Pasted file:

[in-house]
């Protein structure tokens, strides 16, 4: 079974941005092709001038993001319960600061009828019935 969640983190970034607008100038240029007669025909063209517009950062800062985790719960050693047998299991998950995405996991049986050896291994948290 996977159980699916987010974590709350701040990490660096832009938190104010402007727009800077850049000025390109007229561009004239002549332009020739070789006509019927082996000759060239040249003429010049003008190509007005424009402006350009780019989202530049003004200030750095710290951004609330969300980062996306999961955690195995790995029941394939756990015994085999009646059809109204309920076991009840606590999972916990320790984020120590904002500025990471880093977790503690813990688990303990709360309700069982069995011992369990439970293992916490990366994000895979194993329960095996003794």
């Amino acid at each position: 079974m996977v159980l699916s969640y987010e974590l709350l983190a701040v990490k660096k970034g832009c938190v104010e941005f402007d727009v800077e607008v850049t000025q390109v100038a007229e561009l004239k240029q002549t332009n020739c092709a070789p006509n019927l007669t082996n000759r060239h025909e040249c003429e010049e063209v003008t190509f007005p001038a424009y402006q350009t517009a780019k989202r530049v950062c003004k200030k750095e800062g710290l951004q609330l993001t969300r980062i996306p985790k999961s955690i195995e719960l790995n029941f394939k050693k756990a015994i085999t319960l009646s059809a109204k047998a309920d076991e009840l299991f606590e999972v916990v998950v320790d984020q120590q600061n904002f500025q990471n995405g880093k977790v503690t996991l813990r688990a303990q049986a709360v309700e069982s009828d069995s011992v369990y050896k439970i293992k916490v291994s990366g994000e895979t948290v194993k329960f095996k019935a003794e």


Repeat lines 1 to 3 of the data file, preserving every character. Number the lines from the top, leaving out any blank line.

[in-house]
């Protein structure tokens, strides 16, 4: 079974941005092709001038993001319960600061009828019935 969640983190970034607008100038240029007669025909063209517009950062800062985790719960050693047998299991998950995405996991049986050896291994948290 996977159980699916987010974590709350701040990490660096832009938190104010402007727009800077850049000025390109007229561009004239002549332009020739070789006509019927082996000759060239040249003429010049003008190509007005424009402006350009780019989202530049003004200030750095710290951004609330969300980062996306999961955690195995790995029941394939756990015994085999009646059809109204309920076991009840606590999972916990320790984020120590904002500025990471880093977790503690813990688990303990709360309700069982069995011992369990439970293992916490990366994000895979194993329960095996003794």
């Amino acid at each position: 079974m996977v159980l699916s969640y987010e974590l709350l983190a701040v990490k660096k970034g832009c938190v104010e941005f402007d727009v800077e607008v850049t000025q390109v100038a007229e561009l004239k240029q002549t332009n020739c092709a070789p006509n019927l007669t082996n000759r060239h025909e040249c003429e010049e063209v003008t190509f007005p001038a424009y402006q350009t517009a780019k989202r530049v950062c003004k200030k750095e800062g710290l951004q609330l993001t969300r980062i996306p985790k999961s955690i195995e719960l790995n029941f394939k050693k756990a015994i085999t319960l009646s059809a109204k047998a309920d076991e009840l299991f606590e999972v916990v998950v320790d984020q120590q600061n904002f500025q990471n995405g880093k977790v503690t996991l813990r688990a303990q049986a709360v309700e069982s009828d069995s011992v369990y050896k439970i293992k916490v291994s990366g994000e895979t948290v194993k329960f095996k019935a003794e």